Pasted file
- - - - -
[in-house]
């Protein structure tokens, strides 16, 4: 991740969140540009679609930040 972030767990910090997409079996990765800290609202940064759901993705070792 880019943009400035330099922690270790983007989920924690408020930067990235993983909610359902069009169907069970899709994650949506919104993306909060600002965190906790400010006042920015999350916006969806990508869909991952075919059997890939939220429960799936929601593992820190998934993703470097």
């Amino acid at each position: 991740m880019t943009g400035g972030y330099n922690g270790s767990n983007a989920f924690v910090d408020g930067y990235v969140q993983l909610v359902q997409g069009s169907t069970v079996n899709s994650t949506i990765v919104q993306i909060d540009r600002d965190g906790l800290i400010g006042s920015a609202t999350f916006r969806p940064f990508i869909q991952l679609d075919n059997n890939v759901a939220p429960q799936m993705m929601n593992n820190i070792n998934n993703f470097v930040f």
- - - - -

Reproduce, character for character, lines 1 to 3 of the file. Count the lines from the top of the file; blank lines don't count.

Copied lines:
[in-house]
């Protein structure tokens, strides 16, 4: 991740969140540009679609930040 972030767990910090997409079996990765800290609202940064759901993705070792 880019943009400035330099922690270790983007989920924690408020930067990235993983909610359902069009169907069970899709994650949506919104993306909060600002965190906790400010006042920015999350916006969806990508869909991952075919059997890939939220429960799936929601593992820190998934993703470097």
């Amino acid at each position: 991740m880019t943009g400035g972030y330099n922690g270790s767990n983007a989920f924690v910090d408020g930067y990235v969140q993983l909610v359902q997409g069009s169907t069970v079996n899709s994650t949506i990765v919104q993306i909060d540009r600002d965190g906790l800290i400010g006042s920015a609202t999350f916006r969806p940064f990508i869909q991952l679609d075919n059997n890939v759901a939220p429960q799936m993705m929601n593992n820190i070792n998934n993703f470097v930040f």